The world is not as mobile or as interconnected as we like to think. As Harm de Blij argues in The Power of Place, in crucial ways-from the uneven distribution of natural resources to the unequal availability of opportunity-geography continues to hold billions of people in its grip. We are all born into natural and cultural environments that shape what we become, individually and collectively. From our "mother tongue" to our father's faith, from medical risks to natural hazards, where we start our journey has much to do with our destiny. Hundreds of millions of farmers in the river basins of Asia and Africa, and tens of millions of shepherds in isolated mountain valleys from the Andes to Kashmir, all live their lives much as their distant ancestors did, remote from the forces of globalization. Incorporating a series of persuasive maps, De Blij describes the tremendously varied environments across the planet and shows how migrations between them are comparatively rare. De Blij also looks at the ways we are redefining place so as to make its power even more potent than it has been, with troubling implications.
Do we really understand what it means to be 'alternative'? In contemporary society, alternative music scenes such as heavy metal, goth and punk have spread around the world; and alternative fashions and embodiment practices are now adopted by footballers and fashion models. Alternativity delineates those spaces, scenes, sub-cultures, objects and practices in modern society that are actively designed to be counter or resistive to mainstream popular culture.However, there is a lack of understanding of the challenges faced by those who embrace alternative lifestyles and what it means to be alternative in globalised society. What 'alternative' looks like is explored in these titles, providing unique home for research that will expand our understanding of sub-cultures, scenes and practices defined as alternative. Titles included in this set: Childbirth and Parenting in Horror Texts:The Marginalized and the Monstrous; The Evolution of Goth Culture:The Origins and Deeds of the New Goths; Popular Music in Contemporary Bulgaria:At the Crossroads; Revolutionary Nostalgia:Retromania, Neo-Burlesque, and Consumer Culture; Subcultures, Bodies and Spaces:Essays on Alternativity and Marginalization; The Use and Abuse of Music:Criminal Records;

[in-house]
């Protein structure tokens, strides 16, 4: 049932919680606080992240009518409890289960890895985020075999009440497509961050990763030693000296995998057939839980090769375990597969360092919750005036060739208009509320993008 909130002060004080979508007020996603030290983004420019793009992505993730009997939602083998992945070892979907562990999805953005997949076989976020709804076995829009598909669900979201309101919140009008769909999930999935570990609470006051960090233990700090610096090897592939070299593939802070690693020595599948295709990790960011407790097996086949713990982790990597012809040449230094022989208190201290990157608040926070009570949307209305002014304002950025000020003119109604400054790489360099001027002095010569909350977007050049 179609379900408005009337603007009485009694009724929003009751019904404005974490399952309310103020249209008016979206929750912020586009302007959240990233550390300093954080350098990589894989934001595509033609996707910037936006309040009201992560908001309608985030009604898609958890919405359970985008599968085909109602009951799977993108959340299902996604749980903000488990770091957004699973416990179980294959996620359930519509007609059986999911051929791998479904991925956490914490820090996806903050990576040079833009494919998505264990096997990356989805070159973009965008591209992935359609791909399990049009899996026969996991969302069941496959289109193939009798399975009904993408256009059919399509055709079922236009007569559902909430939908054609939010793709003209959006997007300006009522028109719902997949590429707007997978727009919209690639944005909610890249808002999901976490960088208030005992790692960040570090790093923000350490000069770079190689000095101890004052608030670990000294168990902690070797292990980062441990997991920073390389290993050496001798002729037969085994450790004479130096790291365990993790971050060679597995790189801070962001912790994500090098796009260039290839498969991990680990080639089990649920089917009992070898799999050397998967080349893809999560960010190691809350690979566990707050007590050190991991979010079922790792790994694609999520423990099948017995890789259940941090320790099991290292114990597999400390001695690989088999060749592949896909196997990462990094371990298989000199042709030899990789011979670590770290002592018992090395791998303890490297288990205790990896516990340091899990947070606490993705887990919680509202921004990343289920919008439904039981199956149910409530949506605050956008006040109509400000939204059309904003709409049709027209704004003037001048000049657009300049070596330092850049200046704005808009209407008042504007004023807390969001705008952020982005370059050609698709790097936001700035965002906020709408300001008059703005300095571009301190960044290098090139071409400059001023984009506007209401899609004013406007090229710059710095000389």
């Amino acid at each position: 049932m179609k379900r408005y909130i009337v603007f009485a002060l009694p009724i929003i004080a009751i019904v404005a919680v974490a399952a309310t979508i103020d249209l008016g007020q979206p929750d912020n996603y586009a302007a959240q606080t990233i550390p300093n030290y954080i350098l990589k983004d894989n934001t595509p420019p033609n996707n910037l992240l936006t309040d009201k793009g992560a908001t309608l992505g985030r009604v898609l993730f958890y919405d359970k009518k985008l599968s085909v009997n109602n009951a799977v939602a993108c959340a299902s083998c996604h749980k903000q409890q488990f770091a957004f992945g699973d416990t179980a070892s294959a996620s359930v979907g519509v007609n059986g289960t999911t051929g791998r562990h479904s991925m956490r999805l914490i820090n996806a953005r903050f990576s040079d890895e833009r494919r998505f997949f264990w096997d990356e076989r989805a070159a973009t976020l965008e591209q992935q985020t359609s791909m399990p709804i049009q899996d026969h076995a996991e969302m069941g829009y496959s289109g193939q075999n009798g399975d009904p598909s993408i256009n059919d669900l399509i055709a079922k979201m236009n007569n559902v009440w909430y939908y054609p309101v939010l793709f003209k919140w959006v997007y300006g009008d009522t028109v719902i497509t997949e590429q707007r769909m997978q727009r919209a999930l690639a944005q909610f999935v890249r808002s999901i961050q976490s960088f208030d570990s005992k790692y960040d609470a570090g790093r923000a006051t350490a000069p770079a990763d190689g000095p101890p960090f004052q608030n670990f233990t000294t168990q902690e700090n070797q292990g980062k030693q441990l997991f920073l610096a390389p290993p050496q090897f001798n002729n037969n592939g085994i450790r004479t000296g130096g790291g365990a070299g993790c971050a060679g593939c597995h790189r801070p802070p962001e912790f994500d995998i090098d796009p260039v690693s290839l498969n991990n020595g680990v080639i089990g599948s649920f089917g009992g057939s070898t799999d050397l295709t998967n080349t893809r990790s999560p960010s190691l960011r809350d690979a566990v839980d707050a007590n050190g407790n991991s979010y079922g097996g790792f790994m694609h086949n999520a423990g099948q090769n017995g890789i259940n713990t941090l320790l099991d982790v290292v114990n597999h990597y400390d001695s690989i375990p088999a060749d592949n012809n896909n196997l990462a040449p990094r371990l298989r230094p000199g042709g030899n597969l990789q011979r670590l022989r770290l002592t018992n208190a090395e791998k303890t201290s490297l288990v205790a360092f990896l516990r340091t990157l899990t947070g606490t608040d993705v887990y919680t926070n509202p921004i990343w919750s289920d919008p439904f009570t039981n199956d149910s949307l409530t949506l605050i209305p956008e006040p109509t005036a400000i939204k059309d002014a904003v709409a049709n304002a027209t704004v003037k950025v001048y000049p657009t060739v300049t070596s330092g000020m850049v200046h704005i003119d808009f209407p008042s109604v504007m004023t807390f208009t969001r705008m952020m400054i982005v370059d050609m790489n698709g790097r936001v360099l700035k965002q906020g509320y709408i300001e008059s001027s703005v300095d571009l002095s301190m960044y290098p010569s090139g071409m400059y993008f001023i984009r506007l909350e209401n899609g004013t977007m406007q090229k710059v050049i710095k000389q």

It's not just a phase.... The rise of interest in heavy metal academically reflects the growth of the genre as a normal or contested part of everyday lives around the globe. Heavy metal has evolved to be seen as a cultural product and with the arrival into academia of post-graduate and post-doctoral scholars who have grown up with heavy metal as a normal or contested part of their everyday lives has also come an increase in studies into the genre, it's influence, it's misconceptions and it's challenges. Capitalising on the growth of metal music studies, this series, the first of its kind focussing on heavy metal, provides a space to explore metal's position in society, and its meaning and purpose in people's lives. Titles in this set include: Gender Inequality in Metal Music Production; Heavy Metal Youth Identities:Researching the Musical Empowerment of Youth Transitions and Psychosocial Wellbeing; Australian Metal Music:Identities, Scenes, and Cultures; Medievalism and Metal Music Studies:Throwing Down the Gauntlet;
At a time when individual rights are being contested and when those on the fringes of society feel deeply threatened, this powerful photographic compilation delivers a message of humanity and inclusiveness that transcends geopolitical and cultural boundaries. Works by critically acclaimed photographers including Bruce Davidson, Paz Errazuriz, Jim Goldberg, Danny Lyon, Mary Ellen Mark, Boris Mikhailov, Daido Moriyama, and Dayanita Singh cast a compassionate, unflinching eye on the worlds inhabited by transsexuals, hookers, hustlers, bikers, junkies, circus performers, gang members, survivalists, petty criminals, and others who live in the shadows, on the streets, and out of the public eye. Grouped by photographer and ranging in genre from portraiture to photojournalism, these images were selected for their authentic and humane perspective, as well as for their artistic brilliance. An important testament to photography's power to both expose injustice and provide affirmation for those outside the norm, this collection bears witness to the ways social attitudes change across time and space, and how visual representation can promote understanding and dialogue.
This book is the story of how three brilliant scholars and one ambitious freshman crossed paths in the early sixties at a Harvard-sponsored psychedelic-drug research project, transforming their lives and American culture and launching the mind/body/spirit movement that inspired the explosion of yoga classes, organic produce, and alternative medicine.